Those conclusions are evident in the words – and we often have diarrhea of the mouth when it comes to this, to our shame – we say. “Well, at least I don’t do that!” “That person is just awful! They don’t deserve to live!” “Can you believe what OPQ did?!? I am just disgusted!” 

And this is just the tip of the iceberg. Following these statements, many Christians, like the Pharisee, give a lengthy litany of their righteousnesses and, feeling pretty good about themselves, they symbolically wipe their hands clean of the people they have compared themselves to.

But the reality is that when we compare ourselves correctly to God and Jesus Christ, our righteousnesses – and I use that term loosely, because we are reconciled to God because Jesus Christ’s righteousness is attributed to us because He paid the debt of death we owe for our sins – are like Joshua’s filthy rags. 

In other words, we are all the tax collector and we all need that humility in seeing ourselves honestly and coming before God in a continual attitude of repentance as we ask for forgiveness and mercy.

The bottom line is that there is no sin that is acceptable in God’s sight. We are all sinners. The wages of all sin is death. That death penalty hangs over us every time we sin. That death penalty was paid for us by the sacrifice of Jesus Christ.

But to claim the atonement offered by Christ’s sacrifice, we have to acknowledge to God that we are sinners in an attitude of repentance backed up with effort to overcome with God’s help, and ask for Christ’s sacrifice to be applied to our sins and God’s forgiveness and mercy granted.

We also, if you’ll notice in Matthew 6, must be forgiving and merciful ourselves toward all other people and their sins (the distinction here is that we don’t accept or tolerate sin in ourselves or others, but we recognize that we’re all in the same boat with the difference being that God has chosen to enlighten us now to our sinful nature and has graciously revealed and gives to us continually the path of remedy through Himself and Jesus Christ) in order to receive God’s forgiveness and mercy. There is way too little of that among many Christians.

Sin is sin is sin. While we as Christians are committed to becoming sinless – in other words, we’re not sinning egregiously or willfully (that’s an important distinction) – the reality is that we still sin and we are sinners.

That will be a fact for each of for the rest of our physical lives. Have we ever considered why?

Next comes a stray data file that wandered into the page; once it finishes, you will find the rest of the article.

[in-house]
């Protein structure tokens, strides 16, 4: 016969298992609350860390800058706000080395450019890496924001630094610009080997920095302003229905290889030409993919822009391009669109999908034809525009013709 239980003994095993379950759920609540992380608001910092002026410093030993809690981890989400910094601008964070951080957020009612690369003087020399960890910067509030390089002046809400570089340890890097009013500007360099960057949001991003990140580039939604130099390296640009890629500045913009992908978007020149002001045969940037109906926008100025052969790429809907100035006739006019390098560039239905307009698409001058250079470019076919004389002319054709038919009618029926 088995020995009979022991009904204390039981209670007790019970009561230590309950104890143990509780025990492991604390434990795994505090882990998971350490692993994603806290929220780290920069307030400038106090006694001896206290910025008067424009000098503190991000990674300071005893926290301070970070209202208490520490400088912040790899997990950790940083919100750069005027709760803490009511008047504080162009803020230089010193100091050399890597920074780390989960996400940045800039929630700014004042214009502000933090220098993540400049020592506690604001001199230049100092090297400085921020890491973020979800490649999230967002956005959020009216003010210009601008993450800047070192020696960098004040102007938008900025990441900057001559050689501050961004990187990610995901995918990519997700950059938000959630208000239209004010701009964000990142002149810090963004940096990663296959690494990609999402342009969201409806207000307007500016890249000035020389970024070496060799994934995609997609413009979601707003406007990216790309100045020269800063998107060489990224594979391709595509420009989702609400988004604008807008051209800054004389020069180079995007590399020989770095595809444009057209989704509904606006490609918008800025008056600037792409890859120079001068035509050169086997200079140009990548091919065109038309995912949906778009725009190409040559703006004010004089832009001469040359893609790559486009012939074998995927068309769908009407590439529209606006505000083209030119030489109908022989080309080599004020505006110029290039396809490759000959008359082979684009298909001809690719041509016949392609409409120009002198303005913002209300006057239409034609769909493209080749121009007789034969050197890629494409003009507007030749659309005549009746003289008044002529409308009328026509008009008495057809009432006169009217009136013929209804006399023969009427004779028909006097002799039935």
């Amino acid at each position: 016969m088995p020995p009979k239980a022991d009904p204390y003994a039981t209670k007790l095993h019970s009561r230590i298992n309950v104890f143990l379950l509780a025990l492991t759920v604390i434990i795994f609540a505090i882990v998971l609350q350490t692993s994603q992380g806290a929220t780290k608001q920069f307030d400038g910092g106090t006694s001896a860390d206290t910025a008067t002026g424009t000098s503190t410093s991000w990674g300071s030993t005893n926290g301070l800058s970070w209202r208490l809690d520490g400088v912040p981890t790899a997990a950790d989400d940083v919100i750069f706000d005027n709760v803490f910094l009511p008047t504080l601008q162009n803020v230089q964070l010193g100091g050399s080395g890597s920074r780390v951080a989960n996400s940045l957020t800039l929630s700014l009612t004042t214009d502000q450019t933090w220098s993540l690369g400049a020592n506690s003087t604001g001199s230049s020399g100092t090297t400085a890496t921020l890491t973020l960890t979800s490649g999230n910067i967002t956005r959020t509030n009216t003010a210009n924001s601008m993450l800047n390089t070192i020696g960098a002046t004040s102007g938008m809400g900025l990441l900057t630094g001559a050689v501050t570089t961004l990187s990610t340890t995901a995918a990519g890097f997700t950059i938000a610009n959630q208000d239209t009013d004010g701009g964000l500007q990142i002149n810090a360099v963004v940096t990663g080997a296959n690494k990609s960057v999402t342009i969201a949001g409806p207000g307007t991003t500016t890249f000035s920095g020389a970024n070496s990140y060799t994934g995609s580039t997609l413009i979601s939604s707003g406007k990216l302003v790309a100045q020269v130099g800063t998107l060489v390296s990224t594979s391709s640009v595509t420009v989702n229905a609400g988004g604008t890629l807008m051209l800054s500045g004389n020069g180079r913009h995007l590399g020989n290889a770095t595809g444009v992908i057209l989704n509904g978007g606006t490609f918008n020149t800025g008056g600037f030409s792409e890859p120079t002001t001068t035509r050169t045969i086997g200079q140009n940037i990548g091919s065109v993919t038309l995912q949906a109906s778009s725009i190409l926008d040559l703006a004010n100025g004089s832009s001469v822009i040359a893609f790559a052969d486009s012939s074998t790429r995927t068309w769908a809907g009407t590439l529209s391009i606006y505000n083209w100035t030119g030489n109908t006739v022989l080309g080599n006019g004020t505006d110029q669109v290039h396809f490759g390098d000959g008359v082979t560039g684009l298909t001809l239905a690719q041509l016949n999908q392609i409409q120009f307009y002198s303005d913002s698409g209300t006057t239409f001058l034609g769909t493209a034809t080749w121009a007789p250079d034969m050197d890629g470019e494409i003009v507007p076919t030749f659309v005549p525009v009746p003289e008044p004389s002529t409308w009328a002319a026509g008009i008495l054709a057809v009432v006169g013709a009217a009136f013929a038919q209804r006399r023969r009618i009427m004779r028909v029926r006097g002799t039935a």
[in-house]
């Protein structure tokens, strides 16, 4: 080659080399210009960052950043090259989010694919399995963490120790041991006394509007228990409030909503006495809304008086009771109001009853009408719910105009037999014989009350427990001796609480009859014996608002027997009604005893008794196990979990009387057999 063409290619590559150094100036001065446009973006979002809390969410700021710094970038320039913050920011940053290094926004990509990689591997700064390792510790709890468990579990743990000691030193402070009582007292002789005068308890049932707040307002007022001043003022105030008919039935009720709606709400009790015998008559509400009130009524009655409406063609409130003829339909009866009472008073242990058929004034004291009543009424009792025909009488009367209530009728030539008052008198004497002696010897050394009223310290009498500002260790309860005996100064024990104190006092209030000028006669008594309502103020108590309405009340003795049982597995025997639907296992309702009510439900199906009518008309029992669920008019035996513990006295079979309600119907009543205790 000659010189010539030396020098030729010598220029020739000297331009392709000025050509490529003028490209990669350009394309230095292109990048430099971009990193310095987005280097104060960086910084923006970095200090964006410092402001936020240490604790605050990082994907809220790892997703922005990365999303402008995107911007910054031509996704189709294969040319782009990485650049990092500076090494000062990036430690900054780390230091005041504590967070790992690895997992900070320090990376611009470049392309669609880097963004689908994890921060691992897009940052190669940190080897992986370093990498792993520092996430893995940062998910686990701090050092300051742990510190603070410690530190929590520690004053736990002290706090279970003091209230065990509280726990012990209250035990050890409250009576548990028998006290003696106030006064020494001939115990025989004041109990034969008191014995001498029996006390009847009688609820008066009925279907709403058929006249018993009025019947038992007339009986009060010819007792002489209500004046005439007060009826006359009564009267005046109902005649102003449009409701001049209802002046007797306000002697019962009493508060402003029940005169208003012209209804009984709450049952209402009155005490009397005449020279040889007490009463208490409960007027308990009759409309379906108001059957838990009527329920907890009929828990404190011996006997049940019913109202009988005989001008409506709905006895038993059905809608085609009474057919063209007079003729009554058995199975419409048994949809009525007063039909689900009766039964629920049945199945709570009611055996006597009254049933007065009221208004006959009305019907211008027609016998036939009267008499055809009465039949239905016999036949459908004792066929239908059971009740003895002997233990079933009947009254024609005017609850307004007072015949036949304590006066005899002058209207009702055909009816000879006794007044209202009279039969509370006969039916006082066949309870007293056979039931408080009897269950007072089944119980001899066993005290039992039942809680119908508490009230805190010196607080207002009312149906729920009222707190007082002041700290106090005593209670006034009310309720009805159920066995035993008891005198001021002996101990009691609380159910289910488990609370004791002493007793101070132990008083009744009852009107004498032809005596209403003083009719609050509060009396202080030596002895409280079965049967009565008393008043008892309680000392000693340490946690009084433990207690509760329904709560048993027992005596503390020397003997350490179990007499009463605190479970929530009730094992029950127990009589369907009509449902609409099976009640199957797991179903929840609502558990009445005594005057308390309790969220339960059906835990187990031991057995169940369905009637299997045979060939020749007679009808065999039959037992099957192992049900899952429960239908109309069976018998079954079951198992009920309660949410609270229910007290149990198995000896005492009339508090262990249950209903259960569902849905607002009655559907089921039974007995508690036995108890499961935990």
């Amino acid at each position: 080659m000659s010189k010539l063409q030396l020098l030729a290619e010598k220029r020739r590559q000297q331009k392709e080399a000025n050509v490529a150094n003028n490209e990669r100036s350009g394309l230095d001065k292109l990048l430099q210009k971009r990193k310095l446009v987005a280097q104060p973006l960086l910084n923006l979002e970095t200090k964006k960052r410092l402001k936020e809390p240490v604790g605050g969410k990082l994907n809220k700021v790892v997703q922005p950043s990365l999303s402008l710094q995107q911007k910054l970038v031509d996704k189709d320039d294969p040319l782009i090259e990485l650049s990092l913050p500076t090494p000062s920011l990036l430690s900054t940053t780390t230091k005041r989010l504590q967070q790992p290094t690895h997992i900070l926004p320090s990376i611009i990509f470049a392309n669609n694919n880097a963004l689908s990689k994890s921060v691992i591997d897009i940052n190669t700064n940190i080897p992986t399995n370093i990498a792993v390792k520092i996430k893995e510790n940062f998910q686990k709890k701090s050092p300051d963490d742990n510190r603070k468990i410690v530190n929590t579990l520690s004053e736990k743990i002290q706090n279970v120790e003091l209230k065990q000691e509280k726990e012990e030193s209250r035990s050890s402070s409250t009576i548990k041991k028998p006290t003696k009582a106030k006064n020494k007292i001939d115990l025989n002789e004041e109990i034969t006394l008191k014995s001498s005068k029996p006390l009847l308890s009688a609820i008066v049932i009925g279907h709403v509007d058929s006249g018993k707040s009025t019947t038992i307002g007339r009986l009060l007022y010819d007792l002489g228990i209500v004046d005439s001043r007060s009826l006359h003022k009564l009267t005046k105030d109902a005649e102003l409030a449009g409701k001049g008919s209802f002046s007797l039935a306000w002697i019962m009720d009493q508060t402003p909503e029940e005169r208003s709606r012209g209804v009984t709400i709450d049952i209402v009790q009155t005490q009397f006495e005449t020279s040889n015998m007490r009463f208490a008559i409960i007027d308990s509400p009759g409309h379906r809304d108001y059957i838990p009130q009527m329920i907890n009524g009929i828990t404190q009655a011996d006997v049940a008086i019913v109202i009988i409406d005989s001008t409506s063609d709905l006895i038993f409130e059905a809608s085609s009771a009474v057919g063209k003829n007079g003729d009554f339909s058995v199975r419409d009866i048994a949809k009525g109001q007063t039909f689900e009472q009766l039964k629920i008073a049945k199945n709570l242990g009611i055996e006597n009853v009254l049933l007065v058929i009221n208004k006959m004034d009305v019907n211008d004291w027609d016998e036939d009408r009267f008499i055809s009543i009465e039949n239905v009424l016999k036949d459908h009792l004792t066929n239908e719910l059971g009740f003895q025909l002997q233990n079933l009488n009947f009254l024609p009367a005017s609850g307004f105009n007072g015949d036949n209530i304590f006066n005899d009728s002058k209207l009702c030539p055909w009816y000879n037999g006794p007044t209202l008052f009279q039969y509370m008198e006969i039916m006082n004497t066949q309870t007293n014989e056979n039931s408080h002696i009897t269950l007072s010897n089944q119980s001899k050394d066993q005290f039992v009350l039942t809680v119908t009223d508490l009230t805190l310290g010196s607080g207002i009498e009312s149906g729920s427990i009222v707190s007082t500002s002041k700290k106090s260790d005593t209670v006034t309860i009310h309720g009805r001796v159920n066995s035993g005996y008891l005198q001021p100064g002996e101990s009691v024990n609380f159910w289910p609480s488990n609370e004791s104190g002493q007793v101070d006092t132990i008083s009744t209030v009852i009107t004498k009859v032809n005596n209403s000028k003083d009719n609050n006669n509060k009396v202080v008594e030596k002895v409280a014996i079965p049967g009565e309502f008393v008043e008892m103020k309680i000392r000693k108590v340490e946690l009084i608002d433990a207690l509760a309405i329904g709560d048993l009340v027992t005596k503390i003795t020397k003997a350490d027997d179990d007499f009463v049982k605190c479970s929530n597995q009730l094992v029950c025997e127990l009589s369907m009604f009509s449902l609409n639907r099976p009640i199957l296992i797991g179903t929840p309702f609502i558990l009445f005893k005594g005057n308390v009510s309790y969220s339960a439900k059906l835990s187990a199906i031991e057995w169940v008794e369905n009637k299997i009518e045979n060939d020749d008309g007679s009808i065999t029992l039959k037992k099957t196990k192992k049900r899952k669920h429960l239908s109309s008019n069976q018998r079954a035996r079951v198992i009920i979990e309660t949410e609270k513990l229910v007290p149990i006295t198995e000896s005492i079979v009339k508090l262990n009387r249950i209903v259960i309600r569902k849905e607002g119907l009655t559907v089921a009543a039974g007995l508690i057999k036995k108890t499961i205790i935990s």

I’ve thought about this a lot as I battle my sins, sometimes in futility and frustration, and I’ll leave these big-picture thoughts – and I’m not saying they are “thus saith the Lord” – with you. 

First, if we could become perfect – sinless – in the flesh, then there would be no need for the return of Jesus Christ, the resurrection where corruptible is exchanged for incorruptible, the removal of Satan, and the restoration of all things back to the state they were in between Genesis 1;1 and Genesis 1:2, leading to the establishment of the kingdom of God (essentially you could remove God’s fall holy days).

Second, if we could become perfect – sinless – in the flesh, because we have human nature and pride is a part of that, we would find a way to give ourselves – not God and not Jesus Christ – the credit. We would not recognize our absolute  dependence on, need for, and faith in God and Jesus Christ for righteousness. They would become diminished in our eyes, while we would become exalted, and we would give ourselves to the praise, the glory, the honor, and the worship that they alone deserve.

In many ways, when we as Christians are like the Pharisee, this second point of the whys is exactly what we’re doing. When we as Christians are like the tax collector, on the other hand, we are correctly attributing the power, the glory, and the thankfulness toward the only two beings in the universe who actually deserve it.

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3 comments on “The Big Picture of Sin: Are We Like the Pharisee or Like the Publican?

  1. Pingback: Two of Satan’s Devices: Inciting Humanity Against Itself and Ignorance | Concretized Christianity

  2. Pingback: The Totality of Jesus Christ’s Sacrifice | Concretized Christianity

  3. Pingback: Christians Are Routinely Guilty of Breaking the Third Commandment in Ways They May Not Realize | Concretized Christianity